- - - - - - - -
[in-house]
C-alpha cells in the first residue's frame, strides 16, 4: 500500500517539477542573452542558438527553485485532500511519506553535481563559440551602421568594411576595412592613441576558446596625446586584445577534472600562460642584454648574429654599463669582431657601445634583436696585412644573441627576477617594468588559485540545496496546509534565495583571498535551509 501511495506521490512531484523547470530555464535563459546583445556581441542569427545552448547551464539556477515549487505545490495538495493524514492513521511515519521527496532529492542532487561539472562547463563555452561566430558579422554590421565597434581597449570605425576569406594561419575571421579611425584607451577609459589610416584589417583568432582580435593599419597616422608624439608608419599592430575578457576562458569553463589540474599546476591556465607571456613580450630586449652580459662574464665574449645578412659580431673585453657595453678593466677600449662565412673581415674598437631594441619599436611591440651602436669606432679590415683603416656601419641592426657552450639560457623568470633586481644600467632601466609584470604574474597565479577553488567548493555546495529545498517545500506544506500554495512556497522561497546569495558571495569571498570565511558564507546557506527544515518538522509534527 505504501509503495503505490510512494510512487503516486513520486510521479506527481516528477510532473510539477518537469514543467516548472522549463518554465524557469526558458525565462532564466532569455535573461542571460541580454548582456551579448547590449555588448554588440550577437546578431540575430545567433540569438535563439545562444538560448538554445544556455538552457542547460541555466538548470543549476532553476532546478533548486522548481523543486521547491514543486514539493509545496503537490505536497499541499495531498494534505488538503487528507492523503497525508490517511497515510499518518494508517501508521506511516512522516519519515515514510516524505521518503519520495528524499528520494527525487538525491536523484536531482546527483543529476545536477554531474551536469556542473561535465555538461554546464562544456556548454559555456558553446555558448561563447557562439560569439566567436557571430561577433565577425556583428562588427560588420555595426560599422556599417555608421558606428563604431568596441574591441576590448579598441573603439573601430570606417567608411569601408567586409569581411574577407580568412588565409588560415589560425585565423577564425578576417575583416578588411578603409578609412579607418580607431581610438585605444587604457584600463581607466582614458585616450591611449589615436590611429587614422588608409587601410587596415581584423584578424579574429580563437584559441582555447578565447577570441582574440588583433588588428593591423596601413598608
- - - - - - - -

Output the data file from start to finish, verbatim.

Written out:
[in-house]
C-alpha cells in the first residue's frame, strides 16, 4: 500500500517539477542573452542558438527553485485532500511519506553535481563559440551602421568594411576595412592613441576558446596625446586584445577534472600562460642584454648574429654599463669582431657601445634583436696585412644573441627576477617594468588559485540545496496546509534565495583571498535551509 501511495506521490512531484523547470530555464535563459546583445556581441542569427545552448547551464539556477515549487505545490495538495493524514492513521511515519521527496532529492542532487561539472562547463563555452561566430558579422554590421565597434581597449570605425576569406594561419575571421579611425584607451577609459589610416584589417583568432582580435593599419597616422608624439608608419599592430575578457576562458569553463589540474599546476591556465607571456613580450630586449652580459662574464665574449645578412659580431673585453657595453678593466677600449662565412673581415674598437631594441619599436611591440651602436669606432679590415683603416656601419641592426657552450639560457623568470633586481644600467632601466609584470604574474597565479577553488567548493555546495529545498517545500506544506500554495512556497522561497546569495558571495569571498570565511558564507546557506527544515518538522509534527 505504501509503495503505490510512494510512487503516486513520486510521479506527481516528477510532473510539477518537469514543467516548472522549463518554465524557469526558458525565462532564466532569455535573461542571460541580454548582456551579448547590449555588448554588440550577437546578431540575430545567433540569438535563439545562444538560448538554445544556455538552457542547460541555466538548470543549476532553476532546478533548486522548481523543486521547491514543486514539493509545496503537490505536497499541499495531498494534505488538503487528507492523503497525508490517511497515510499518518494508517501508521506511516512522516519519515515514510516524505521518503519520495528524499528520494527525487538525491536523484536531482546527483543529476545536477554531474551536469556542473561535465555538461554546464562544456556548454559555456558553446555558448561563447557562439560569439566567436557571430561577433565577425556583428562588427560588420555595426560599422556599417555608421558606428563604431568596441574591441576590448579598441573603439573601430570606417567608411569601408567586409569581411574577407580568412588565409588560415589560425585565423577564425578576417575583416578588411578603409578609412579607418580607431581610438585605444587604457584600463581607466582614458585616450591611449589615436590611429587614422588608409587601410587596415581584423584578424579574429580563437584559441582555447578565447577570441582574440588583433588588428593591423596601413598608